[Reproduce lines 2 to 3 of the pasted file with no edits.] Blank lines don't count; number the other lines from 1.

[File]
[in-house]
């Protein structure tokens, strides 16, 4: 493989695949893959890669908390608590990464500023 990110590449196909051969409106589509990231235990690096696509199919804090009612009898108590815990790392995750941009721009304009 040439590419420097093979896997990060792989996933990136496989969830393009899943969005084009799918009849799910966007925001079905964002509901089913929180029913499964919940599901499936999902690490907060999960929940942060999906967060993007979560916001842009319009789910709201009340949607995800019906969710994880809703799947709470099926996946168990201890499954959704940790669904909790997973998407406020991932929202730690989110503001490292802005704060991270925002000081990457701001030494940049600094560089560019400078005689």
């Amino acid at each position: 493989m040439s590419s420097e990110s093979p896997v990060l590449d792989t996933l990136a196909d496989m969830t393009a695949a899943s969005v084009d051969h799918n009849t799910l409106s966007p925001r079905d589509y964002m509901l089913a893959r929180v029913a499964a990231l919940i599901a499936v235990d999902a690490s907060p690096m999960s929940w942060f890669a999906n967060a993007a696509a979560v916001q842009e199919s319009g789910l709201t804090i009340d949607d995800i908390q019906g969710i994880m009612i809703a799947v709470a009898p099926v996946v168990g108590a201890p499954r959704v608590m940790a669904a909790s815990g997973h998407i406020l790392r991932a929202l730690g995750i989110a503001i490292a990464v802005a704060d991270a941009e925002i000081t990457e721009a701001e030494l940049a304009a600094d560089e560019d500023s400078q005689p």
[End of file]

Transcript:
């Protein structure tokens, strides 16, 4: 493989695949893959890669908390608590990464500023 990110590449196909051969409106589509990231235990690096696509199919804090009612009898108590815990790392995750941009721009304009 040439590419420097093979896997990060792989996933990136496989969830393009899943969005084009799918009849799910966007925001079905964002509901089913929180029913499964919940599901499936999902690490907060999960929940942060999906967060993007979560916001842009319009789910709201009340949607995800019906969710994880809703799947709470099926996946168990201890499954959704940790669904909790997973998407406020991932929202730690989110503001490292802005704060991270925002000081990457701001030494940049600094560089560019400078005689």
């Amino acid at each position: 493989m040439s590419s420097e990110s093979p896997v990060l590449d792989t996933l990136a196909d496989m969830t393009a695949a899943s969005v084009d051969h799918n009849t799910l409106s966007p925001r079905d589509y964002m509901l089913a893959r929180v029913a499964a990231l919940i599901a499936v235990d999902a690490s907060p690096m999960s929940w942060f890669a999906n967060a993007a696509a979560v916001q842009e199919s319009g789910l709201t804090i009340d949607d995800i908390q019906g969710i994880m009612i809703a799947v709470a009898p099926v996946v168990g108590a201890p499954r959704v608590m940790a669904a909790s815990g997973h998407i406020l790392r991932a929202l730690g995750i989110a503001i490292a990464v802005a704060d991270a941009e925002i000081t990457e721009a701001e030494l940049a304009a600094d560089e560019d500023s400078q005689p």